DENVER — A New Mexico municipality that wants to keep a 6-foot-tall Ten Commandments monument outside City Hall told a federal appeals court Wednesday that the structure is not government speech because it was privately funded.

The city of Bloomfield is fighting a lawsuit filed by two residents who practice the Wiccan religion and contend the monument amounts to the government endorsing a particular faith. Last year, a federal judge in New Mexico agreed and ordered the removal of the monument, saying it violates a constitutional ban on using public property to support specific religions.

That order is on hold pending the city’s appeal to the 10th Circuit Court of Appeals in Denver. A ruling can take weeks, possibly months.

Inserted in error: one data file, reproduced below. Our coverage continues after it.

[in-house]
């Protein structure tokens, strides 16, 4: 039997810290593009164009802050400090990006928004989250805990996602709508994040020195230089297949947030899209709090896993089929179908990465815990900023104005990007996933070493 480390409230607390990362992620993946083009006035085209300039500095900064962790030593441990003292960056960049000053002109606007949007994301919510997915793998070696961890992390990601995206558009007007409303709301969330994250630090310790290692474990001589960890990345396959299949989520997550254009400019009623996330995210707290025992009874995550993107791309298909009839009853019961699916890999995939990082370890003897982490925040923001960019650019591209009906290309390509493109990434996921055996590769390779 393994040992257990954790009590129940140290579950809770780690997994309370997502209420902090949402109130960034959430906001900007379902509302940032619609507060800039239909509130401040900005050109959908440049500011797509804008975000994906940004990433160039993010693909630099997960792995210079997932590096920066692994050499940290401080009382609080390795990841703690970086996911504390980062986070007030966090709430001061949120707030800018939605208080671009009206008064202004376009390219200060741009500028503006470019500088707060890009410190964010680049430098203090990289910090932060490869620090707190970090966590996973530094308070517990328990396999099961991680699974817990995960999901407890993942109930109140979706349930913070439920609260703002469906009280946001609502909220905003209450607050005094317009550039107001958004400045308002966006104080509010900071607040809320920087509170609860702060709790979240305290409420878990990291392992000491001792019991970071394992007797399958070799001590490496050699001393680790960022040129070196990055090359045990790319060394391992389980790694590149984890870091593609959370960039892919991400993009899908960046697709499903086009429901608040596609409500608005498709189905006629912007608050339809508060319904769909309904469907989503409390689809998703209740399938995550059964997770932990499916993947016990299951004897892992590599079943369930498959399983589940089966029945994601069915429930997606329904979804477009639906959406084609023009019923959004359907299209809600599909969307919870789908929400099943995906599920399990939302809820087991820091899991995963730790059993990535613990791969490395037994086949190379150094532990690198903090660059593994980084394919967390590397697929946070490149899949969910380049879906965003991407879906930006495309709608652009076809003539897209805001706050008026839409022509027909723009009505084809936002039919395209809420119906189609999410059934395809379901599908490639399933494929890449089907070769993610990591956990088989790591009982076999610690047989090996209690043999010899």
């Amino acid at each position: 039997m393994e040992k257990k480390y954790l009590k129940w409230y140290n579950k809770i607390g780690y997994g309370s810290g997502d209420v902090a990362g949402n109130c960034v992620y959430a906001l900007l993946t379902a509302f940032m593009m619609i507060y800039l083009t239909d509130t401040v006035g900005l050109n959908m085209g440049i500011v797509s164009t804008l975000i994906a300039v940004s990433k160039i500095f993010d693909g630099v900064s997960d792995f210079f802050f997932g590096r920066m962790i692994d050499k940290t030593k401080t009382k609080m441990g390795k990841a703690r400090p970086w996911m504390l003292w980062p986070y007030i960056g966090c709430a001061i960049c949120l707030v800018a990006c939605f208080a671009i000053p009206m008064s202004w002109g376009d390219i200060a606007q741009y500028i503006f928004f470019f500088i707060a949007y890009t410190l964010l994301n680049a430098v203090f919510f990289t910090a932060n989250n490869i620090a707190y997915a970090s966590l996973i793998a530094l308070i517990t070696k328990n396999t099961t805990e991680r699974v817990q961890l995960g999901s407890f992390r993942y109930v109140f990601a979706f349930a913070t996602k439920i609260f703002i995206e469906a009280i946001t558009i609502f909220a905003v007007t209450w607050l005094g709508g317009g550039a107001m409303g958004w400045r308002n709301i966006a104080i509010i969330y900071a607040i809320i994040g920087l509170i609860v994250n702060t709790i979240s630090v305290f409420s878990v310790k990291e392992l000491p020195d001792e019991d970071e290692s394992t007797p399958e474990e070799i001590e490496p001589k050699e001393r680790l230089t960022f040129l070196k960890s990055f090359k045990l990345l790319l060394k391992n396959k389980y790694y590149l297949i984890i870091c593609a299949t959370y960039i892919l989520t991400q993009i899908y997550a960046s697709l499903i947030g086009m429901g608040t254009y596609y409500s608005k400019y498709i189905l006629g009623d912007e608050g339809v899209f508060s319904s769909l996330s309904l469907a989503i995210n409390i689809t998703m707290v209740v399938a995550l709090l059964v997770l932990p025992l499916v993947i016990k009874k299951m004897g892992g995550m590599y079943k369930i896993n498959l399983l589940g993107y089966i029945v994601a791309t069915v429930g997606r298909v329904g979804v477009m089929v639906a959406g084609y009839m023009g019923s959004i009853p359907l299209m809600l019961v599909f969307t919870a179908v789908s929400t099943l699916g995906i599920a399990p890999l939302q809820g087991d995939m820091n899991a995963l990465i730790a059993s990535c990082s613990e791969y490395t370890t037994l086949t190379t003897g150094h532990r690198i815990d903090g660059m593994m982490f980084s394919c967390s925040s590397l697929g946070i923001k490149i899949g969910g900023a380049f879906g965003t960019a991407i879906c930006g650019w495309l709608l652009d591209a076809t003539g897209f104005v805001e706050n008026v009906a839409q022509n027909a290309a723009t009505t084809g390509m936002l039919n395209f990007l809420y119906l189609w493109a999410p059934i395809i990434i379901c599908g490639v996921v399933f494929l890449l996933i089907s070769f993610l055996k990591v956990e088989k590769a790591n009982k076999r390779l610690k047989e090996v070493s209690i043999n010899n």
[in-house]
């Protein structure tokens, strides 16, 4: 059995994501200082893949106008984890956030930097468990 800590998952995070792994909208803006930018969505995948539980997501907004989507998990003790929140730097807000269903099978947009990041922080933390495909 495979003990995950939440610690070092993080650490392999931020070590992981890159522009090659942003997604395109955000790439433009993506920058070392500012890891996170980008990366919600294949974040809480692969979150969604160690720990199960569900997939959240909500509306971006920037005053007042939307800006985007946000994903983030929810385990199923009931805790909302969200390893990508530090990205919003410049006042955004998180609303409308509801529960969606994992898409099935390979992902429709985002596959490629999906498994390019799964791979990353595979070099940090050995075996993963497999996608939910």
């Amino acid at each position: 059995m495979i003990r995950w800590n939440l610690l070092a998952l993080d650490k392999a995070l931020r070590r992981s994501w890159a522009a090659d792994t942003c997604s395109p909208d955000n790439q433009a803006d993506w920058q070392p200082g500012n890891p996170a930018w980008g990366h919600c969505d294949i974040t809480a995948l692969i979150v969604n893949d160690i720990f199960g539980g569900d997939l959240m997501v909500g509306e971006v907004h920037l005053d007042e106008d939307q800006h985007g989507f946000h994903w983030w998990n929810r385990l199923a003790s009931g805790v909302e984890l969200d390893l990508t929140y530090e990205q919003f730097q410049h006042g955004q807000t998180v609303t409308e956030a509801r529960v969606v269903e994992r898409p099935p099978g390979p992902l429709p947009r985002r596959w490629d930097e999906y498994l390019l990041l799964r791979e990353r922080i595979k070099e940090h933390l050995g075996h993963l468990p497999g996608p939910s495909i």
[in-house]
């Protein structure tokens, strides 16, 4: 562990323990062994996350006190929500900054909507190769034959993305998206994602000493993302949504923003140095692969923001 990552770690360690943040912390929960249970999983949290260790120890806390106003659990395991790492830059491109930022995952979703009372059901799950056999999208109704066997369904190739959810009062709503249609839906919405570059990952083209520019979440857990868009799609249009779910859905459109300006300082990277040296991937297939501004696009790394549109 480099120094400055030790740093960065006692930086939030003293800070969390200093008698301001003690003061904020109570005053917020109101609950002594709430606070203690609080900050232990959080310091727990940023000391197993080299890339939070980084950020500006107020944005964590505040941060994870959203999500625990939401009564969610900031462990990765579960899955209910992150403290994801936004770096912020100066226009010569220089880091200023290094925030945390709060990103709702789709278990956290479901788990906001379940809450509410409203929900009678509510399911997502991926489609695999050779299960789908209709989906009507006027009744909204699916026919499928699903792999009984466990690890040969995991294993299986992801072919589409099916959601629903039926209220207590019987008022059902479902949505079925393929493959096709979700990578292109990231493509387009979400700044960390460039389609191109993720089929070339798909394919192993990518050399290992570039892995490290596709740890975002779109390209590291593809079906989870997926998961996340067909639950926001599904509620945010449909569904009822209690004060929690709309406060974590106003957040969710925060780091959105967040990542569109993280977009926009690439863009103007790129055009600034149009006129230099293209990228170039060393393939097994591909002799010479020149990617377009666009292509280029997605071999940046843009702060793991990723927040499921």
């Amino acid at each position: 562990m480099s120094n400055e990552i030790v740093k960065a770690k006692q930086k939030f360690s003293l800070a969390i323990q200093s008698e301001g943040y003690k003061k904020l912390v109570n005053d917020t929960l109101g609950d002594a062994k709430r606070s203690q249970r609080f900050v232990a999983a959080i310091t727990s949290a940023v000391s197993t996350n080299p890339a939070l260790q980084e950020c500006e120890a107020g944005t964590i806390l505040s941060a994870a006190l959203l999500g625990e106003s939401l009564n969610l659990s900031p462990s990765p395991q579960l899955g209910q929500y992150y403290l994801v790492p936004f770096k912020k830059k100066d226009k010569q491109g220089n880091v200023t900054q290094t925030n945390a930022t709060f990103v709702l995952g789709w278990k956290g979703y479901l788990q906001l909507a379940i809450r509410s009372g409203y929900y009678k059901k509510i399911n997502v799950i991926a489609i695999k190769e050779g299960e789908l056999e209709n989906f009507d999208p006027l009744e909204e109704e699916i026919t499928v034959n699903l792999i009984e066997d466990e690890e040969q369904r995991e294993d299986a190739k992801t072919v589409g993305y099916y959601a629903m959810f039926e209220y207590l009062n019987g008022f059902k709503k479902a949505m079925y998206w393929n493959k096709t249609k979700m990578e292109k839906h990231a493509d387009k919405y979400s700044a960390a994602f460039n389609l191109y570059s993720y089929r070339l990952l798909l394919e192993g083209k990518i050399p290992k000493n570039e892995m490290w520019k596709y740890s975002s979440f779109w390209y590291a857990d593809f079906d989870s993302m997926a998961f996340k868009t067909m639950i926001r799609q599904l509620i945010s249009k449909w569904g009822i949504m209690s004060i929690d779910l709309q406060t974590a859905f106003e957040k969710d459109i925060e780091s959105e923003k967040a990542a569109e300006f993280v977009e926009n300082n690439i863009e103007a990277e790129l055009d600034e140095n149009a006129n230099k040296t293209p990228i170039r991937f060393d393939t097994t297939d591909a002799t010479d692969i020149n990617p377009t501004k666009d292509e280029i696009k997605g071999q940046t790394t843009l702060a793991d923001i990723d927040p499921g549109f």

The attorney representing Bloomfield argues the city has allowed equal access for residents to construct and pay for historical monuments on the City Hall lawn. The monuments are governed under a 2007 city policy that says the structures will be privately funded and do not reflect a particular view of Bloomfield’s officials, said Jonathan Scruggs, an attorney for Alliance Defending Freedom.

“This is not a religious conspiracy,” he said.

The Ten Commandments monument was erected first in July 2011. One on the Declaration of Independence followed later, then one on the Gettysburg Address in 2012, and then a Bill of Rights one last year.

The American Civil Liberties Union, which filed the lawsuit on behalf of the two Bloomfield residents, argues the other monuments on display and the policy the city adopted do not justify the Ten Commandments structure on government property.